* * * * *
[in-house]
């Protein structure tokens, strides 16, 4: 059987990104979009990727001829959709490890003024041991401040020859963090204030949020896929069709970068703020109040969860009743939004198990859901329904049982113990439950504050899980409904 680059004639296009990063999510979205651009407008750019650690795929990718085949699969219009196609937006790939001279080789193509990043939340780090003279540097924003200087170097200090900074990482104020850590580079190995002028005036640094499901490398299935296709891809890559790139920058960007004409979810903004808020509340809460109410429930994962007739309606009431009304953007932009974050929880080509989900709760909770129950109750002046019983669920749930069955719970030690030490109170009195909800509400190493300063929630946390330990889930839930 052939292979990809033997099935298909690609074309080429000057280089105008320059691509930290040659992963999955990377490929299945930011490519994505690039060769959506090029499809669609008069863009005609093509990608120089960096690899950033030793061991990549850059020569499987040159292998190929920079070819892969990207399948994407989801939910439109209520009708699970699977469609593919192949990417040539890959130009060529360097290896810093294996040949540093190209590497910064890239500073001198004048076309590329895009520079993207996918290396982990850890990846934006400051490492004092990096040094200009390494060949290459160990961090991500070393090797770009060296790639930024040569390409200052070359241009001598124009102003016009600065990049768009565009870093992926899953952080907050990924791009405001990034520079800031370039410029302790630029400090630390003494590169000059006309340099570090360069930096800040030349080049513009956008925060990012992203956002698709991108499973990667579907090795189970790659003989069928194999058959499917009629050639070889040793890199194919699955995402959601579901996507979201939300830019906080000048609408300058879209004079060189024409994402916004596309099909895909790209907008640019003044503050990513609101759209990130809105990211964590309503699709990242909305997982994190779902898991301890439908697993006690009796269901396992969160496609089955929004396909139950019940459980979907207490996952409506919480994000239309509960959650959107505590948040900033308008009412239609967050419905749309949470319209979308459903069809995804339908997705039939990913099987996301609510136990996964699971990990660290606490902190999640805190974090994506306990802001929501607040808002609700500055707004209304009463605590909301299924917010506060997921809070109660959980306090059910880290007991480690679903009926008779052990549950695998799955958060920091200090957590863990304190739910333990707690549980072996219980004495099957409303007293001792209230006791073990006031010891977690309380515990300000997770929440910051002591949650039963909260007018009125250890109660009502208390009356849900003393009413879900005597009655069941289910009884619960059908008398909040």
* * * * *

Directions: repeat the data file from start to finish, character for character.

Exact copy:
[in-house]
């Protein structure tokens, strides 16, 4: 059987990104979009990727001829959709490890003024041991401040020859963090204030949020896929069709970068703020109040969860009743939004198990859901329904049982113990439950504050899980409904 680059004639296009990063999510979205651009407008750019650690795929990718085949699969219009196609937006790939001279080789193509990043939340780090003279540097924003200087170097200090900074990482104020850590580079190995002028005036640094499901490398299935296709891809890559790139920058960007004409979810903004808020509340809460109410429930994962007739309606009431009304953007932009974050929880080509989900709760909770129950109750002046019983669920749930069955719970030690030490109170009195909800509400190493300063929630946390330990889930839930 052939292979990809033997099935298909690609074309080429000057280089105008320059691509930290040659992963999955990377490929299945930011490519994505690039060769959506090029499809669609008069863009005609093509990608120089960096690899950033030793061991990549850059020569499987040159292998190929920079070819892969990207399948994407989801939910439109209520009708699970699977469609593919192949990417040539890959130009060529360097290896810093294996040949540093190209590497910064890239500073001198004048076309590329895009520079993207996918290396982990850890990846934006400051490492004092990096040094200009390494060949290459160990961090991500070393090797770009060296790639930024040569390409200052070359241009001598124009102003016009600065990049768009565009870093992926899953952080907050990924791009405001990034520079800031370039410029302790630029400090630390003494590169000059006309340099570090360069930096800040030349080049513009956008925060990012992203956002698709991108499973990667579907090795189970790659003989069928194999058959499917009629050639070889040793890199194919699955995402959601579901996507979201939300830019906080000048609408300058879209004079060189024409994402916004596309099909895909790209907008640019003044503050990513609101759209990130809105990211964590309503699709990242909305997982994190779902898991301890439908697993006690009796269901396992969160496609089955929004396909139950019940459980979907207490996952409506919480994000239309509960959650959107505590948040900033308008009412239609967050419905749309949470319209979308459903069809995804339908997705039939990913099987996301609510136990996964699971990990660290606490902190999640805190974090994506306990802001929501607040808002609700500055707004209304009463605590909301299924917010506060997921809070109660959980306090059910880290007991480690679903009926008779052990549950695998799955958060920091200090957590863990304190739910333990707690549980072996219980004495099957409303007293001792209230006791073990006031010891977690309380515990300000997770929440910051002591949650039963909260007018009125250890109660009502208390009356849900003393009413879900005597009655069941289910009884619960059908008398909040």